Monday, September 7, 2009

Rebecca by Daphne du Maurier

I have been complaining lately about not reading as many books as I’d like to and quietly thinking that I have the worst luck with the quality of the books that I do manage to read (more ‘so, so’ ones than the wonderful ones). But then I read Rebecca by Daphne du Maurier and everything just got better. It is because of books like this one that I love reading because it makes me realize that one has to dig deep, long and hard to find true gems and once they are found to appreciate them better.

Max de Winter, the owner of magnificent Manderley estate, comes to Monte Carlo to recover after the death of his wife, Rebecca. While there, he meets a young girl, barely an adult, who is a mousy little thing working as a maid-in-training for a know-it-all, nosy Mrs. Van Hopper. Suddenly, a strange relationship develops between Max and the girl. They spend together enough time for her to fall in love with Mr. de Winter and his sudden marriage proposal to her ends up to be a shock to everyone around including the girl. She agrees (what else could she do, it’s her dream come true) and after a few months of honeymoon, Max and new Mrs. de Winter arrive at Manderley. From pretty much the first day, Mrs. de Winter realizes that she would never be treated as the rightful wife of Maxim de Winter by the people who live in Manderley because this honor will always belong to mysterious, beautiful and very much dead Rebecca. And so what was supposed to be a dream life turns into a nightmare for the unsophisticated and timid second lady of the estate.

There wasn’t a single thing about Rebecca that I could criticize. Du Maurier had this wonderful ability to pull the reader into the gloomy, mysterious atmosphere of Rebecca right from the start. I didn’t so much read about this new to me world (a thing most readers look for when starting a book) as really experience it. The descriptive passages of nature and Manderley’s surroundings are beautiful and some observations on what may seem mundane, truly extraordinary. Here are excerpts on roses and rhododendrons (flowers that are common, albeit beautiful) that made me see them in a new light.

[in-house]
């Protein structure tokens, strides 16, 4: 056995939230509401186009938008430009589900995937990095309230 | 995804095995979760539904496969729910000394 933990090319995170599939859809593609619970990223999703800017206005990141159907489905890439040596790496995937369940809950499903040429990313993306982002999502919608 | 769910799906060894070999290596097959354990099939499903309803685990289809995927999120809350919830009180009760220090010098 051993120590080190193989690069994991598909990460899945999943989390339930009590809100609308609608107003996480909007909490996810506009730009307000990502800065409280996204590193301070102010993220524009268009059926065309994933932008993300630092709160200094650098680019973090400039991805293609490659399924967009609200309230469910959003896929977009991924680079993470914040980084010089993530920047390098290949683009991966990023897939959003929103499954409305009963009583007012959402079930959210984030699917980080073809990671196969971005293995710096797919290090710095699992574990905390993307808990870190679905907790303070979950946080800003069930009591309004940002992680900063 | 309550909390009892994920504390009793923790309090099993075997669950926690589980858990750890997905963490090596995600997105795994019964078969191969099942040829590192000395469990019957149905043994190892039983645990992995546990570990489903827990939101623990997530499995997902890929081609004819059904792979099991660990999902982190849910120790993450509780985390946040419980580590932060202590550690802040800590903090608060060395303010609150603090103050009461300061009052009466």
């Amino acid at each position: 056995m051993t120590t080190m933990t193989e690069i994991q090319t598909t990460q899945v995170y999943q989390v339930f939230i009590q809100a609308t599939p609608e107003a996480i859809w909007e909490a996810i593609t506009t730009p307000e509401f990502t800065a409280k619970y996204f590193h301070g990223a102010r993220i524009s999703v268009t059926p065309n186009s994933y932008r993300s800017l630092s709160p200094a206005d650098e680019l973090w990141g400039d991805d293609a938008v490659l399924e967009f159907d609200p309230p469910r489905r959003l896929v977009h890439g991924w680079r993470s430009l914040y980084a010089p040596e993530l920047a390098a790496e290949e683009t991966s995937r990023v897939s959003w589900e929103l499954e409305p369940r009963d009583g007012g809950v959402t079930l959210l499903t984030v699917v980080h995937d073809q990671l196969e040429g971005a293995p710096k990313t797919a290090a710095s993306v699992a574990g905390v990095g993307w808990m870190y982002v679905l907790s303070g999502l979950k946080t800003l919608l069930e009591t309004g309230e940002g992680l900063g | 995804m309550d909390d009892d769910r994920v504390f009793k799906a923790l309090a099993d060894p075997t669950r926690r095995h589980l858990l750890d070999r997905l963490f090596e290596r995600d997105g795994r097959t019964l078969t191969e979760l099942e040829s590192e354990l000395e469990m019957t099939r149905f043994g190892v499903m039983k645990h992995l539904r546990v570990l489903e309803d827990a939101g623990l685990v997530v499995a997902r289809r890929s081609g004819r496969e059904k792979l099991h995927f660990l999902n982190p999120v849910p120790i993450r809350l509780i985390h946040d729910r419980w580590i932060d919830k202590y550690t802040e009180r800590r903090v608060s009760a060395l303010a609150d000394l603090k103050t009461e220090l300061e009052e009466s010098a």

A rose was one of the few flowers, he said, that looked better picked than growing. A bowl of roses in a drawing-room had a depth of colour and scent they had not possessed in the open. There was something rather blowsy about roses in full bloom, something shallow and raucous, like women with untidy hair. In the house they became mysterious and subtle.(p.33)

We were amongst the rhododendrons. There was something bewildering, even shocking about the suddenness of their discovery. The woods had not prepared me for them. They startled me with their crimson faces, massed one upon the other in incredible profusion, showing no leaf, no twig, nothing but the slaughterous red (underline mine, I just love this phrase), luscious and fantastic, unlike any rhododendron I had seen before. (p.65)

The peculiar thing you’ll notice when reading Rebecca is that the second Mrs. de Winter is never called by her first name. As I turned pages, it became quite obvious why. The way she acts is as if she is never her own person. She is actually quite a sad character. Her innocence and naiveté about love, future life in Manderley and I think, life in general are recipes for disaster as it’s quite easy to have them shattered by the first evil person that comes her way. In this case the girl had a very bad luck of contending with evil Mrs. Danvers and most importantly, with dead Rebecca. Mrs. de Winter’s submissive behavior became quite frustrating to me and I just wanted to go over there and shake her and tell her to wake the heck up and start standing up for herself. She finally had but I can’t go into the reasons (you’ll have to read it to know). The only thing I can say is she didn’t do it because she thought one day, ‘Okay, enough of this bullying, I am not Rebecca but I am a person that deserves respect and will get it!’. No, she did it only after having gotten a validation from another person.

Rebecca is called a classic, Gothic romance and I tell you, just when I thought I got it all figured out, I got smacked with a twist after twist. And the character of Mrs. Danvers has to be one of the most evil in the history of mysteries. I was glad to see her cry after Rebecca. It wasn’t because I am just such an evil person myself that enjoys the emotional suffering of others. It was because up to that point, I started thinking that maybe Mrs. Danvers died with Rebecca and it was her demonic ghost governing the Manderley household. I was relieved to find out she had human feelings.

It is true that it took me a long time to finish Rebecca, but instead of feeling the usual frustration that comes with reading a book for an extended period of time, I am happy I allowed myself the luxury to spend more time in the world of Manderley. It would have been a shame, had I read the whole book in one sitting.

Book Info:
Title: Rebecca
Author: Daphne du Maurier
ISBN: 0385043805
Published by: Doubleday

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eclectic/eccentric